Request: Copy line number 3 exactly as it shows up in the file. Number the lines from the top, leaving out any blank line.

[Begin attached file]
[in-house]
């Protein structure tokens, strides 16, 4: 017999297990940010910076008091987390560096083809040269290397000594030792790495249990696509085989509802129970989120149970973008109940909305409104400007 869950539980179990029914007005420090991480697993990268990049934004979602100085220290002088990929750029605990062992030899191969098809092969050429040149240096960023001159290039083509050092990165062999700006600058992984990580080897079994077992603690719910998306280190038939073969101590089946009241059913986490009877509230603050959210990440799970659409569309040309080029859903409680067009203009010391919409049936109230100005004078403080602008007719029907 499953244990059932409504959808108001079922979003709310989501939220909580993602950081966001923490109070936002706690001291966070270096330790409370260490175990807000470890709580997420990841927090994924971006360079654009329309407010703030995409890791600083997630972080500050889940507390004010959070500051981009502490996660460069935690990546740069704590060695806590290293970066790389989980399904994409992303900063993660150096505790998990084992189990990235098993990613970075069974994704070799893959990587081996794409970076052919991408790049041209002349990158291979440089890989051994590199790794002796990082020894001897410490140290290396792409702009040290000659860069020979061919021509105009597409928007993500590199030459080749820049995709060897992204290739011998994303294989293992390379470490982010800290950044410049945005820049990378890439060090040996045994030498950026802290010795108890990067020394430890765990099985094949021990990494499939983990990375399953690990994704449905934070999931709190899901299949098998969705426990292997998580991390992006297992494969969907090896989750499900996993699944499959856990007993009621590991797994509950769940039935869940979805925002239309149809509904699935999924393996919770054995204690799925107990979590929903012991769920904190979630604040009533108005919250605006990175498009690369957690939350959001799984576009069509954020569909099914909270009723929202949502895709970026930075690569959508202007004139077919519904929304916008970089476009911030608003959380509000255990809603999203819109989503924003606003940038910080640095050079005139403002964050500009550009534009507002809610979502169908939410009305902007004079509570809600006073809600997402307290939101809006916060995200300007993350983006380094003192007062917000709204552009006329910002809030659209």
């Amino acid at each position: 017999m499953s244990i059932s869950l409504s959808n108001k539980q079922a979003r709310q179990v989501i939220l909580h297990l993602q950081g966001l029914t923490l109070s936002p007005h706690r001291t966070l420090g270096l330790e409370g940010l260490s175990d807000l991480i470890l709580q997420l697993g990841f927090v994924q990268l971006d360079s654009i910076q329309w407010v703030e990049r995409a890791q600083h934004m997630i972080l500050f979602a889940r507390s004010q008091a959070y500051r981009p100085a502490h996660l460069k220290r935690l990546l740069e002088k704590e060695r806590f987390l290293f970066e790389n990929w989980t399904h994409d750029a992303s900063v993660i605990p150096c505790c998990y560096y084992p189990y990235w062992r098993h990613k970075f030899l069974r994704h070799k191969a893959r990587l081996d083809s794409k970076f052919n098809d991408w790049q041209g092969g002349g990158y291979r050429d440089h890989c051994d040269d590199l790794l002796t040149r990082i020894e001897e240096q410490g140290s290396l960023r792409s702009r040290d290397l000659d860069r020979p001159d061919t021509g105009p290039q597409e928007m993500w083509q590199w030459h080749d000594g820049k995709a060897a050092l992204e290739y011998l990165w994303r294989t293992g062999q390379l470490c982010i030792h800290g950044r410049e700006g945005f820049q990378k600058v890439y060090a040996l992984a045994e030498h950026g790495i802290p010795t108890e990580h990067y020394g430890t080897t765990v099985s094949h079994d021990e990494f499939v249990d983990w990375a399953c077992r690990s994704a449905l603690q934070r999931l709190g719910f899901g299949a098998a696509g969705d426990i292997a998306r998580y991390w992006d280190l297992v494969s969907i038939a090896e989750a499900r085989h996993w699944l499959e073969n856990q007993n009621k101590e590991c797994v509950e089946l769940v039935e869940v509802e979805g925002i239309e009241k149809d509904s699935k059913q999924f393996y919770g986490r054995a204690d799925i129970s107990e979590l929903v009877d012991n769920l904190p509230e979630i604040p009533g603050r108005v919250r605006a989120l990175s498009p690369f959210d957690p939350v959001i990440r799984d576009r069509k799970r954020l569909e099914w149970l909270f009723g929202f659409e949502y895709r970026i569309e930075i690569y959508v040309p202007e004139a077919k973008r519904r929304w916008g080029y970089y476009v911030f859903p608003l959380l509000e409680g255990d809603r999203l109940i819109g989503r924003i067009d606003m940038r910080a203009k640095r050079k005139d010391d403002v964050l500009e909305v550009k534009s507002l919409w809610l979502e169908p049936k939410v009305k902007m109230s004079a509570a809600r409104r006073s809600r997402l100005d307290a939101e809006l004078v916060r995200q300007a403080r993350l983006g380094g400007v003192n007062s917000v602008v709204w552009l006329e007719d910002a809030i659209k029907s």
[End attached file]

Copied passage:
């Amino acid at each position: 017999m499953s244990i059932s869950l409504s959808n108001k539980q079922a979003r709310q179990v989501i939220l909580h297990l993602q950081g966001l029914t923490l109070s936002p007005h706690r001291t966070l420090g270096l330790e409370g940010l260490s175990d807000l991480i470890l709580q997420l697993g990841f927090v994924q990268l971006d360079s654009i910076q329309w407010v703030e990049r995409a890791q600083h934004m997630i972080l500050f979602a889940r507390s004010q008091a959070y500051r981009p100085a502490h996660l460069k220290r935690l990546l740069e002088k704590e060695r806590f987390l290293f970066e790389n990929w989980t399904h994409d750029a992303s900063v993660i605990p150096c505790c998990y560096y084992p189990y990235w062992r098993h990613k970075f030899l069974r994704h070799k191969a893959r990587l081996d083809s794409k970076f052919n098809d991408w790049q041209g092969g002349g990158y291979r050429d440089h890989c051994d040269d590199l790794l002796t040149r990082i020894e001897e240096q410490g140290s290396l960023r792409s702009r040290d290397l000659d860069r020979p001159d061919t021509g105009p290039q597409e928007m993500w083509q590199w030459h080749d000594g820049k995709a060897a050092l992204e290739y011998l990165w994303r294989t293992g062999q390379l470490c982010i030792h800290g950044r410049e700006g945005f820049q990378k600058v890439y060090a040996l992984a045994e030498h950026g790495i802290p010795t108890e990580h990067y020394g430890t080897t765990v099985s094949h079994d021990e990494f499939v249990d983990w990375a399953c077992r690990s994704a449905l603690q934070r999931l709190g719910f899901g299949a098998a696509g969705d426990i292997a998306r998580y991390w992006d280190l297992v494969s969907i038939a090896e989750a499900r085989h996993w699944l499959e073969n856990q007993n009621k101590e590991c797994v509950e089946l769940v039935e869940v509802e979805g925002i239309e009241k149809d509904s699935k059913q999924f393996y919770g986490r054995a204690d799925i129970s107990e979590l929903v009877d012991n769920l904190p509230e979630i604040p009533g603050r108005v919250r605006a989120l990175s498009p690369f959210d957690p939350v959001i990440r799984d576009r069509k799970r954020l569909e099914w149970l909270f009723g929202f659409e949502y895709r970026i569309e930075i690569y959508v040309p202007e004139a077919k973008r519904r929304w916008g080029y970089y476009v911030f859903p608003l959380l509000e409680g255990d809603r999203l109940i819109g989503r924003i067009d606003m940038r910080a203009k640095r050079k005139d010391d403002v964050l500009e909305v550009k534009s507002l919409w809610l979502e169908p049936k939410v009305k902007m109230s004079a509570a809600r409104r006073s809600r997402l100005d307290a939101e809006l004078v916060r995200q300007a403080r993350l983006g380094g400007v003192n007062s917000v602008v709204w552009l006329e007719d910002a809030i659209k029907s």